What about building and deployment? There has to be a better way than using Fat-Jar and manually uploading my jar to the server. I've heard about tools like Ant and Maven - do these apply to what I want to do? How can I get started using those?

I suppose I'd eventually like to integrate unit testing with JUnit too. Even though it probably should be, that is not my primary concern right now, because so far my applications aren't terribly complex. I'd really like to work on simplifying and streamlining my workflow right now, and then I'll ease into unit testing.

Sorry for the long question. I guess my question boils down to, for a sole developer, what tools and methodologies can/should I be using to not only make my job easier, but also just to expose myself to some technologies that would be expected requisite knowledge at a dedicated development house?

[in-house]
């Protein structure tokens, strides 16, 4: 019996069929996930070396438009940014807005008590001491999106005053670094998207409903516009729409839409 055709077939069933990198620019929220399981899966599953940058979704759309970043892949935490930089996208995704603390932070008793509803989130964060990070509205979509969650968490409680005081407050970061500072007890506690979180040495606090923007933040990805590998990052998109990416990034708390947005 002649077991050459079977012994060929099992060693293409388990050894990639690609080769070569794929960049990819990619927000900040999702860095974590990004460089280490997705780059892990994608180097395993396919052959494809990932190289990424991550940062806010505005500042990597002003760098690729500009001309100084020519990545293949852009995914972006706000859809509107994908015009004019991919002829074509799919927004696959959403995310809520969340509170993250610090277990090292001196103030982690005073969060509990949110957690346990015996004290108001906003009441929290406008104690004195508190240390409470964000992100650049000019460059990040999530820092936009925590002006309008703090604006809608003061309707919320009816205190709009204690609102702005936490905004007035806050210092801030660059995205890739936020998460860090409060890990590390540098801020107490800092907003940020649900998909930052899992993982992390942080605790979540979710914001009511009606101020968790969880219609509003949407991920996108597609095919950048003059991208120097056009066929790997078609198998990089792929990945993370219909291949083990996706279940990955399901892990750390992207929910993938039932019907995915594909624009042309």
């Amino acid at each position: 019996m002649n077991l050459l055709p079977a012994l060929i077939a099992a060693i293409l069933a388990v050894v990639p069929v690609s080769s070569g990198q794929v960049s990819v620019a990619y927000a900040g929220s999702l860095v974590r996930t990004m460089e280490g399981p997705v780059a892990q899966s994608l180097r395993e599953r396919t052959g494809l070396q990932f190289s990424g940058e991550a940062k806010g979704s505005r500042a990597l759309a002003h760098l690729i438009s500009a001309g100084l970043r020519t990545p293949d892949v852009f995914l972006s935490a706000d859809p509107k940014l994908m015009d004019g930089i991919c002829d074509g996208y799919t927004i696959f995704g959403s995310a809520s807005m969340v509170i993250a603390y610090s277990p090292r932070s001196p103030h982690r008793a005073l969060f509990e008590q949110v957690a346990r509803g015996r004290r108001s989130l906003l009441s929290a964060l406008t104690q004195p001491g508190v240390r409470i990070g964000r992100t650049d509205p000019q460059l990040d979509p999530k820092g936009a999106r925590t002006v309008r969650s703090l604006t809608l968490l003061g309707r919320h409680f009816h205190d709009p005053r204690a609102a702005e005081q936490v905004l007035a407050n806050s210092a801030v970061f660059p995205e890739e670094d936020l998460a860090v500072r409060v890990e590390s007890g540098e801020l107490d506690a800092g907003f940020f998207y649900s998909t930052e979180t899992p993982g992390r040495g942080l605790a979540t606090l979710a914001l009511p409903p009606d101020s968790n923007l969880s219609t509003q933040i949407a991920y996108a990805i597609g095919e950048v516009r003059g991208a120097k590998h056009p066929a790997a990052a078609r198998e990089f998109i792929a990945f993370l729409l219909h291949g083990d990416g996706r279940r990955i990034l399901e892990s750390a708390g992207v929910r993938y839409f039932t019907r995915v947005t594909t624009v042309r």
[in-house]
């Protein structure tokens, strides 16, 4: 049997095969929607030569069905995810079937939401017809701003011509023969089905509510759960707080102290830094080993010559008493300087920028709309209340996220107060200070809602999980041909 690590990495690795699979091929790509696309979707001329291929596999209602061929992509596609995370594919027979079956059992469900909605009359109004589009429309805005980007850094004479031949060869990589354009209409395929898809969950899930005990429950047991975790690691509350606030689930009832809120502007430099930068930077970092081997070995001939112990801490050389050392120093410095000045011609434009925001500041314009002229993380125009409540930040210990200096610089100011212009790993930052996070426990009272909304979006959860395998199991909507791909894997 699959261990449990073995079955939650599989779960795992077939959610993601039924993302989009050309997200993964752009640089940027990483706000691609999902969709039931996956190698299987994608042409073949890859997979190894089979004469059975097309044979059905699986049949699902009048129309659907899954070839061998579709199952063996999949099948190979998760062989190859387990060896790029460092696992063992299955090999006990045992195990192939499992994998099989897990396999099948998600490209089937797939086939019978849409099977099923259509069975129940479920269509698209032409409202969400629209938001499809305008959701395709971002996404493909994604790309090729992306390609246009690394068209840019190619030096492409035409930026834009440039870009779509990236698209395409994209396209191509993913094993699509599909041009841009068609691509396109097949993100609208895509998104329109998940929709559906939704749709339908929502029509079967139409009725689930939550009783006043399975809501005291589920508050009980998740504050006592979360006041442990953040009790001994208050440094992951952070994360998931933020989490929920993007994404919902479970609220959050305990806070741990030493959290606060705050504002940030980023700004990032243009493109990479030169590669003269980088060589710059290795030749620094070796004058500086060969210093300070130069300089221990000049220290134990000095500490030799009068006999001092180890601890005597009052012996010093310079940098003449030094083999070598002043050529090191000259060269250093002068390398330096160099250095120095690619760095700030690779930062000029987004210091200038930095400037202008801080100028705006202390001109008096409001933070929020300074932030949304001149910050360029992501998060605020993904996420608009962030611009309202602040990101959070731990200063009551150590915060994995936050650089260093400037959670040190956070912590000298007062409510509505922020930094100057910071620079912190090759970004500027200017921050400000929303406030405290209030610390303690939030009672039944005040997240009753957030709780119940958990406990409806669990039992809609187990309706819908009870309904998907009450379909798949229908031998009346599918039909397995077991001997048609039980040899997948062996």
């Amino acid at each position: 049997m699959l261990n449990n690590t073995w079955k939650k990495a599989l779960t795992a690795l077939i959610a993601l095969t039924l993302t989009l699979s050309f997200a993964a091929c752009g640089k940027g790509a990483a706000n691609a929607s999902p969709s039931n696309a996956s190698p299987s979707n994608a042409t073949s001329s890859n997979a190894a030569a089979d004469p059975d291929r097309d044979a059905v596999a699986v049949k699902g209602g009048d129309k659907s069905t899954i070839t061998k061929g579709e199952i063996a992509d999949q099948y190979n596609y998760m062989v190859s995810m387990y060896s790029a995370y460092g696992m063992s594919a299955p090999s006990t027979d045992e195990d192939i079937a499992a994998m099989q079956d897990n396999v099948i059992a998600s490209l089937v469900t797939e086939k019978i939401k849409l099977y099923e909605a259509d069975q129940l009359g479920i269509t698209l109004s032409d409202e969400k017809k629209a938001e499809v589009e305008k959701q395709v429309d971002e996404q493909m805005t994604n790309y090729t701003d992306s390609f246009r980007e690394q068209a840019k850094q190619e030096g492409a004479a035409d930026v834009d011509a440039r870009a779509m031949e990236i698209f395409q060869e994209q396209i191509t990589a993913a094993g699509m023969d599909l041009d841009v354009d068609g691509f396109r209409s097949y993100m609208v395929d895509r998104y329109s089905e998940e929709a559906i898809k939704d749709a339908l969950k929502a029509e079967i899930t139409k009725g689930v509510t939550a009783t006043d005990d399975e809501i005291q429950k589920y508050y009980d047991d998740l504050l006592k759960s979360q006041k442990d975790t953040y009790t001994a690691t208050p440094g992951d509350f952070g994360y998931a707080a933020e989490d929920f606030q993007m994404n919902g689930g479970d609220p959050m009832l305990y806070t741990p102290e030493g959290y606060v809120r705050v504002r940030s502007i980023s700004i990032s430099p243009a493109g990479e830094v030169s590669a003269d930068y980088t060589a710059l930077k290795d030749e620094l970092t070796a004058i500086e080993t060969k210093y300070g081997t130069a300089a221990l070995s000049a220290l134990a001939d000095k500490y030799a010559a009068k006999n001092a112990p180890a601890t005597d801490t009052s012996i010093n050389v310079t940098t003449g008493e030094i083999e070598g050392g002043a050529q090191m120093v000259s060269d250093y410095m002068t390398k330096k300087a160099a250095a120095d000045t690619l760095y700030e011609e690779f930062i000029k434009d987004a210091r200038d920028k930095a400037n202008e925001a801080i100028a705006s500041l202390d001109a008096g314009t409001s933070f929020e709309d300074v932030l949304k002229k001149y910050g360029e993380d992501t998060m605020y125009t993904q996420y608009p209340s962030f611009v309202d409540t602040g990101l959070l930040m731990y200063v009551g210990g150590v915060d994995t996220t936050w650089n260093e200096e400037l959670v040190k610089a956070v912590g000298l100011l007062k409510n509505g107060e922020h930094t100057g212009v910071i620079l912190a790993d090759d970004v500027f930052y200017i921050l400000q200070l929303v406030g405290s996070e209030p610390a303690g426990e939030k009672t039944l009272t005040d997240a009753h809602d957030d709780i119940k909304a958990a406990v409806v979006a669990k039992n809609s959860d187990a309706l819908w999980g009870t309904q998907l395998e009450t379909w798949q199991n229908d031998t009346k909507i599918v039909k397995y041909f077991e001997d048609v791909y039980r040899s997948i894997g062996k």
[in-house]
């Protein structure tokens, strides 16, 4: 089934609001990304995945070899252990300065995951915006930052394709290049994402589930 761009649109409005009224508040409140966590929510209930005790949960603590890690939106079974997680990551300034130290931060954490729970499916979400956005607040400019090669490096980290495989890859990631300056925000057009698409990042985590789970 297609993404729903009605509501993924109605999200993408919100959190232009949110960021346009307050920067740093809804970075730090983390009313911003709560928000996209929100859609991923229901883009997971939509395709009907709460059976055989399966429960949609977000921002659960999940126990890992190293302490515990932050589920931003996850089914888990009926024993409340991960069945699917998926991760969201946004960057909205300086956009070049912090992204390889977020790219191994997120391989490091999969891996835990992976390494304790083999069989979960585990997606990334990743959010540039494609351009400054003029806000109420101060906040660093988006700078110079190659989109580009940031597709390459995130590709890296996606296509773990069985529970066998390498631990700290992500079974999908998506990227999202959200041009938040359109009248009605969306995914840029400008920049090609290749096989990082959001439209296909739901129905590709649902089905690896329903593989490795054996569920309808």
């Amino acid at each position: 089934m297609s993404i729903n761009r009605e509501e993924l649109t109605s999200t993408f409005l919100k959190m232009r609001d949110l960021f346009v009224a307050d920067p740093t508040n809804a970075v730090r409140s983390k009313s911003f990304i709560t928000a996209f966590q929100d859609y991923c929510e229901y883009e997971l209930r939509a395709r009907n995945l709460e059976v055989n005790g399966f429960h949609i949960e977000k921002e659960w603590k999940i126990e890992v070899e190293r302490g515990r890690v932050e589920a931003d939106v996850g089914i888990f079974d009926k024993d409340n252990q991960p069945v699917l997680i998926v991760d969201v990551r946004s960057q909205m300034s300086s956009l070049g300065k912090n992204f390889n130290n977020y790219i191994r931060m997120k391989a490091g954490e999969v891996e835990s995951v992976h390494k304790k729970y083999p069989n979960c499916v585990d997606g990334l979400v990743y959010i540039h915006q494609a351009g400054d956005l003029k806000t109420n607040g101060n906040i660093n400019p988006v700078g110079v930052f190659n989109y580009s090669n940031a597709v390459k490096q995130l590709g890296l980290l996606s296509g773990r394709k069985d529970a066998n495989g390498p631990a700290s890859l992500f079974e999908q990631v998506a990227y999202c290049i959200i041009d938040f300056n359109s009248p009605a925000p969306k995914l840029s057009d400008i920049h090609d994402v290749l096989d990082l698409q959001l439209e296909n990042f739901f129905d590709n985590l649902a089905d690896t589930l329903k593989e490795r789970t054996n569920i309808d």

edit: Thanks for the great answers so far. I didn't mean to suggest that I wanted to make my workflow "enterprisey" just for the sake of doing it, but to make my job simpler and to get a few technologies under my belt that are typically used in enterprise development environments. That's all I meant by that.

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One suggestion - remove the "enterprisey" from the question title, since it's not what you're asking. ...on second thought, it's great title-bait that will bring lots of people to answer, so keep it :) –  orip Jan 5 '09 at 17:07
I have been down the same road as you and am very interested in the answers here, seeing as I've already tried (faild at some parts but others worked out great like SVN) and would like to hear some people explain them more in depth in case I missed something. Thanks for the question! :) +1 –  nlaq Jan 5 '09 at 17:15